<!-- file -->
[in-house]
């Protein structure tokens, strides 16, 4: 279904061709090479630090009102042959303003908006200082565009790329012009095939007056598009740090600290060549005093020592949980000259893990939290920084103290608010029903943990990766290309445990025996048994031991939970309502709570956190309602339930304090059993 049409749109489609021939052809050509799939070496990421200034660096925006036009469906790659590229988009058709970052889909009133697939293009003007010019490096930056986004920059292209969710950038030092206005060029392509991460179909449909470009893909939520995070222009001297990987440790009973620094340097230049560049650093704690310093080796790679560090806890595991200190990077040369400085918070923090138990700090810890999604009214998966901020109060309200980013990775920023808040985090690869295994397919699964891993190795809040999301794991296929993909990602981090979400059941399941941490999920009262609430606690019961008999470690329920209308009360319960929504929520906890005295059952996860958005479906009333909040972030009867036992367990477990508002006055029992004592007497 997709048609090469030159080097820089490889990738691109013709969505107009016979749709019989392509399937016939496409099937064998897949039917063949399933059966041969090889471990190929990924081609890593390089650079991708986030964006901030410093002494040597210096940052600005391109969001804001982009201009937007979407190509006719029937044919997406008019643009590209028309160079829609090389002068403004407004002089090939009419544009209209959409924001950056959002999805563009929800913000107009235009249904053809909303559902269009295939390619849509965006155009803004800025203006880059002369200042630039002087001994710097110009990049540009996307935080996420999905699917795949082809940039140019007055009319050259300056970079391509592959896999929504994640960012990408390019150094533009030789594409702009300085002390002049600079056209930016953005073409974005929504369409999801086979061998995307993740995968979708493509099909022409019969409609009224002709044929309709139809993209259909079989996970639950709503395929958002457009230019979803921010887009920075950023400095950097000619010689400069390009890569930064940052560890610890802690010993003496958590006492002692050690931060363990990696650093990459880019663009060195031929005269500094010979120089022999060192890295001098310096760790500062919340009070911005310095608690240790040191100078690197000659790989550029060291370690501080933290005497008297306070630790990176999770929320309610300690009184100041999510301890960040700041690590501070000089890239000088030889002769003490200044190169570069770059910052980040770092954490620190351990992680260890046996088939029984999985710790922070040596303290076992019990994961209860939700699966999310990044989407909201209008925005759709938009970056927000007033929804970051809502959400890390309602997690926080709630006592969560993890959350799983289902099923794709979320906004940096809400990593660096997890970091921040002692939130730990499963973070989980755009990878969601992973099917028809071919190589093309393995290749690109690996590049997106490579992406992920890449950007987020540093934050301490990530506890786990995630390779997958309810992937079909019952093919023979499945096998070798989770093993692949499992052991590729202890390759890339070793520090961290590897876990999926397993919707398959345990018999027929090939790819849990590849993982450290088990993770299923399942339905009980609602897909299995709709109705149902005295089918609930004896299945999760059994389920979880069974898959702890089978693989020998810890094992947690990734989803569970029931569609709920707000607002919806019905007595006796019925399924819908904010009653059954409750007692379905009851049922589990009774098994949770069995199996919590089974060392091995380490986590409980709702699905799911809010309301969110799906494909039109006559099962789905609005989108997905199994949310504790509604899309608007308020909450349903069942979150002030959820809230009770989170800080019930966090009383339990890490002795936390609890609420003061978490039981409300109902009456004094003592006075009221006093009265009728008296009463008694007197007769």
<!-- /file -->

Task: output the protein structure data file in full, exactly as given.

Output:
[in-house]
């Protein structure tokens, strides 16, 4: 279904061709090479630090009102042959303003908006200082565009790329012009095939007056598009740090600290060549005093020592949980000259893990939290920084103290608010029903943990990766290309445990025996048994031991939970309502709570956190309602339930304090059993 049409749109489609021939052809050509799939070496990421200034660096925006036009469906790659590229988009058709970052889909009133697939293009003007010019490096930056986004920059292209969710950038030092206005060029392509991460179909449909470009893909939520995070222009001297990987440790009973620094340097230049560049650093704690310093080796790679560090806890595991200190990077040369400085918070923090138990700090810890999604009214998966901020109060309200980013990775920023808040985090690869295994397919699964891993190795809040999301794991296929993909990602981090979400059941399941941490999920009262609430606690019961008999470690329920209308009360319960929504929520906890005295059952996860958005479906009333909040972030009867036992367990477990508002006055029992004592007497 997709048609090469030159080097820089490889990738691109013709969505107009016979749709019989392509399937016939496409099937064998897949039917063949399933059966041969090889471990190929990924081609890593390089650079991708986030964006901030410093002494040597210096940052600005391109969001804001982009201009937007979407190509006719029937044919997406008019643009590209028309160079829609090389002068403004407004002089090939009419544009209209959409924001950056959002999805563009929800913000107009235009249904053809909303559902269009295939390619849509965006155009803004800025203006880059002369200042630039002087001994710097110009990049540009996307935080996420999905699917795949082809940039140019007055009319050259300056970079391509592959896999929504994640960012990408390019150094533009030789594409702009300085002390002049600079056209930016953005073409974005929504369409999801086979061998995307993740995968979708493509099909022409019969409609009224002709044929309709139809993209259909079989996970639950709503395929958002457009230019979803921010887009920075950023400095950097000619010689400069390009890569930064940052560890610890802690010993003496958590006492002692050690931060363990990696650093990459880019663009060195031929005269500094010979120089022999060192890295001098310096760790500062919340009070911005310095608690240790040191100078690197000659790989550029060291370690501080933290005497008297306070630790990176999770929320309610300690009184100041999510301890960040700041690590501070000089890239000088030889002769003490200044190169570069770059910052980040770092954490620190351990992680260890046996088939029984999985710790922070040596303290076992019990994961209860939700699966999310990044989407909201209008925005759709938009970056927000007033929804970051809502959400890390309602997690926080709630006592969560993890959350799983289902099923794709979320906004940096809400990593660096997890970091921040002692939130730990499963973070989980755009990878969601992973099917028809071919190589093309393995290749690109690996590049997106490579992406992920890449950007987020540093934050301490990530506890786990995630390779997958309810992937079909019952093919023979499945096998070798989770093993692949499992052991590729202890390759890339070793520090961290590897876990999926397993919707398959345990018999027929090939790819849990590849993982450290088990993770299923399942339905009980609602897909299995709709109705149902005295089918609930004896299945999760059994389920979880069974898959702890089978693989020998810890094992947690990734989803569970029931569609709920707000607002919806019905007595006796019925399924819908904010009653059954409750007692379905009851049922589990009774098994949770069995199996919590089974060392091995380490986590409980709702699905799911809010309301969110799906494909039109006559099962789905609005989108997905199994949310504790509604899309608007308020909450349903069942979150002030959820809230009770989170800080019930966090009383339990890490002795936390609890609420003061978490039981409300109902009456004094003592006075009221006093009265009728008296009463008694007197007769």